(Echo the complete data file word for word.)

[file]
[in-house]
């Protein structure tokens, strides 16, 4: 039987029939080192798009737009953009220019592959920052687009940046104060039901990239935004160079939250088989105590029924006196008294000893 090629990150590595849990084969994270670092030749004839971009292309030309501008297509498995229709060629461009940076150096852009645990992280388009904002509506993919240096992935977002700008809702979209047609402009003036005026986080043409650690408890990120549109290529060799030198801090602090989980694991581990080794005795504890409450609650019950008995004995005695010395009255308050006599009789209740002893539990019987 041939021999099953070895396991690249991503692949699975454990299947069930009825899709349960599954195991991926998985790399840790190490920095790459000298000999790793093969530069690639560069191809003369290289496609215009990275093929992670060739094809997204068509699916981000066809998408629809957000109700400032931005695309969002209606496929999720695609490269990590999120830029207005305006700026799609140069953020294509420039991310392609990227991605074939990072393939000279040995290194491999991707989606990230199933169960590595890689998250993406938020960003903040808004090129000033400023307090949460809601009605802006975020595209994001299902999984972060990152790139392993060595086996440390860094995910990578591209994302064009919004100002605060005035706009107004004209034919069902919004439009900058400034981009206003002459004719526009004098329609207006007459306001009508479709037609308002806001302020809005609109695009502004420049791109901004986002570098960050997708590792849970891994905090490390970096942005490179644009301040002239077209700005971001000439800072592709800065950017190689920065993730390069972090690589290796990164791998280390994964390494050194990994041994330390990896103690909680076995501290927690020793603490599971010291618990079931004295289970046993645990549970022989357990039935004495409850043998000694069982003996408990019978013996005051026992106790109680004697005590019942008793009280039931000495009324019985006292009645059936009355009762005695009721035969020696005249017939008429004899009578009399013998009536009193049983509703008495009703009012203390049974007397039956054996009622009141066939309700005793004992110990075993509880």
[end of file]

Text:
[in-house]
């Protein structure tokens, strides 16, 4: 039987029939080192798009737009953009220019592959920052687009940046104060039901990239935004160079939250088989105590029924006196008294000893 090629990150590595849990084969994270670092030749004839971009292309030309501008297509498995229709060629461009940076150096852009645990992280388009904002509506993919240096992935977002700008809702979209047609402009003036005026986080043409650690408890990120549109290529060799030198801090602090989980694991581990080794005795504890409450609650019950008995004995005695010395009255308050006599009789209740002893539990019987 041939021999099953070895396991690249991503692949699975454990299947069930009825899709349960599954195991991926998985790399840790190490920095790459000298000999790793093969530069690639560069191809003369290289496609215009990275093929992670060739094809997204068509699916981000066809998408629809957000109700400032931005695309969002209606496929999720695609490269990590999120830029207005305006700026799609140069953020294509420039991310392609990227991605074939990072393939000279040995290194491999991707989606990230199933169960590595890689998250993406938020960003903040808004090129000033400023307090949460809601009605802006975020595209994001299902999984972060990152790139392993060595086996440390860094995910990578591209994302064009919004100002605060005035706009107004004209034919069902919004439009900058400034981009206003002459004719526009004098329609207006007459306001009508479709037609308002806001302020809005609109695009502004420049791109901004986002570098960050997708590792849970891994905090490390970096942005490179644009301040002239077209700005971001000439800072592709800065950017190689920065993730390069972090690589290796990164791998280390994964390494050194990994041994330390990896103690909680076995501290927690020793603490599971010291618990079931004295289970046993645990549970022989357990039935004495409850043998000694069982003996408990019978013996005051026992106790109680004697005590019942008793009280039931000495009324019985006292009645059936009355009762005695009721035969020696005249017939008429004899009578009399013998009536009193049983509703008495009703009012203390049974007397039956054996009622009141066939309700005793004992110990075993509880």